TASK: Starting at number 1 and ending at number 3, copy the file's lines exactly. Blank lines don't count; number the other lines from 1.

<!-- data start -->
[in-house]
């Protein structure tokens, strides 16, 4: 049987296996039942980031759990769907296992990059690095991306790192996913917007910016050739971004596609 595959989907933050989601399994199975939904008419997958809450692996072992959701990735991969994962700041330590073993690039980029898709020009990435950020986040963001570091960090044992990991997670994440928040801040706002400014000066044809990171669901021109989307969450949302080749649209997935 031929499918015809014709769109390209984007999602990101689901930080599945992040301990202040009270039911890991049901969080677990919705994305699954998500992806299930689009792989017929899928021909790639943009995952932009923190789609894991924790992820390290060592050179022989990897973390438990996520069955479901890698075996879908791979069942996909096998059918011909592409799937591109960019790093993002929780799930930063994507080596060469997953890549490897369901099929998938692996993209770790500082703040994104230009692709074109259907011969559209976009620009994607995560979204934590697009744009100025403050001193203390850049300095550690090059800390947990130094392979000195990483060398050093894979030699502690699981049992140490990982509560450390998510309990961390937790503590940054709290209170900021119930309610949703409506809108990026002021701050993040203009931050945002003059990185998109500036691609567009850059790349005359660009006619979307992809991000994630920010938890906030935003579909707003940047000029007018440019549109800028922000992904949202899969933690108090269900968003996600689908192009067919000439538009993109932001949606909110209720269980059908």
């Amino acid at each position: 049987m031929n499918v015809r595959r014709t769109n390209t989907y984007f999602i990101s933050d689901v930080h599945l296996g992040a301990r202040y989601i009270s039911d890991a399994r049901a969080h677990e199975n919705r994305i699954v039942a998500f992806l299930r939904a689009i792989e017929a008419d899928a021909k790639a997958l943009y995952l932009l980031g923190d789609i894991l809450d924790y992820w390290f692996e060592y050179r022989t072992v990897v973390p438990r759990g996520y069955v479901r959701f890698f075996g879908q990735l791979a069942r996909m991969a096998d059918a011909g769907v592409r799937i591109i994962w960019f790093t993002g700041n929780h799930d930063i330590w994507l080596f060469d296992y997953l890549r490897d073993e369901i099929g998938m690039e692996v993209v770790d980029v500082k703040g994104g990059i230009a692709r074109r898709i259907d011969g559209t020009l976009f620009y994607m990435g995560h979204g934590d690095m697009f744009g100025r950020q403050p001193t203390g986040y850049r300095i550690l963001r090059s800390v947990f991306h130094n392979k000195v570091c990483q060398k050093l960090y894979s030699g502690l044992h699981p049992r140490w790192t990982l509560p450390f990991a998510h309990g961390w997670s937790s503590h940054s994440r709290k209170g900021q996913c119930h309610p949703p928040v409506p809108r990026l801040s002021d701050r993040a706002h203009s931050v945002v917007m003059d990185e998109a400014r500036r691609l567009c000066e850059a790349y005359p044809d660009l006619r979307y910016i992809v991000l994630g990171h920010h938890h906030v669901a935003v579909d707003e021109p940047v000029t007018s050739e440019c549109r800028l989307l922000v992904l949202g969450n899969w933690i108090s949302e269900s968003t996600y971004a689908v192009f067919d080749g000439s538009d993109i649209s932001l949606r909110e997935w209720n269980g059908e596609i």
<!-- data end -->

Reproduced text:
[in-house]
């Protein structure tokens, strides 16, 4: 049987296996039942980031759990769907296992990059690095991306790192996913917007910016050739971004596609 595959989907933050989601399994199975939904008419997958809450692996072992959701990735991969994962700041330590073993690039980029898709020009990435950020986040963001570091960090044992990991997670994440928040801040706002400014000066044809990171669901021109989307969450949302080749649209997935 031929499918015809014709769109390209984007999602990101689901930080599945992040301990202040009270039911890991049901969080677990919705994305699954998500992806299930689009792989017929899928021909790639943009995952932009923190789609894991924790992820390290060592050179022989990897973390438990996520069955479901890698075996879908791979069942996909096998059918011909592409799937591109960019790093993002929780799930930063994507080596060469997953890549490897369901099929998938692996993209770790500082703040994104230009692709074109259907011969559209976009620009994607995560979204934590697009744009100025403050001193203390850049300095550690090059800390947990130094392979000195990483060398050093894979030699502690699981049992140490990982509560450390998510309990961390937790503590940054709290209170900021119930309610949703409506809108990026002021701050993040203009931050945002003059990185998109500036691609567009850059790349005359660009006619979307992809991000994630920010938890906030935003579909707003940047000029007018440019549109800028922000992904949202899969933690108090269900968003996600689908192009067919000439538009993109932001949606909110209720269980059908």
């Amino acid at each position: 049987m031929n499918v015809r595959r014709t769109n390209t989907y984007f999602i990101s933050d689901v930080h599945l296996g992040a301990r202040y989601i009270s039911d890991a399994r049901a969080h677990e199975n919705r994305i699954v039942a998500f992806l299930r939904a689009i792989e017929a008419d899928a021909k790639a997958l943009y995952l932009l980031g923190d789609i894991l809450d924790y992820w390290f692996e060592y050179r022989t072992v990897v973390p438990r759990g996520y069955v479901r959701f890698f075996g879908q990735l791979a069942r996909m991969a096998d059918a011909g769907v592409r799937i591109i994962w960019f790093t993002g700041n929780h799930d930063i330590w994507l080596f060469d296992y997953l890549r490897d073993e369901i099929g998938m690039e692996v993209v770790d980029v500082k703040g994104g990059i230009a692709r074109r898709i259907d011969g559209t020009l976009f620009y994607m990435g995560h979204g934590d690095m697009f744009g100025r950020q403050p001193t203390g986040y850049r300095i550690l963001r090059s800390v947990f991306h130094n392979k000195v570091c990483q060398k050093l960090y894979s030699g502690l044992h699981p049992r140490w790192t990982l509560p450390f990991a998510h309990g961390w997670s937790s503590h940054s994440r709290k209170g900021q996913c119930h309610p949703p928040v409506p809108r990026l801040s002021d701050r993040a706002h203009s931050v945002v917007m003059d990185e998109a400014r500036r691609l567009c000066e850059a790349y005359p044809d660009l006619r979307y910016i992809v991000l994630g990171h920010h938890h906030v669901a935003v579909d707003e021109p940047v000029t007018s050739e440019c549109r800028l989307l922000v992904l949202g969450n899969w933690i108090s949302e269900s968003t996600y971004a689908v192009f067919d080749g000439s538009d993109i649209s932001l949606r909110e997935w209720n269980g059908e596609i």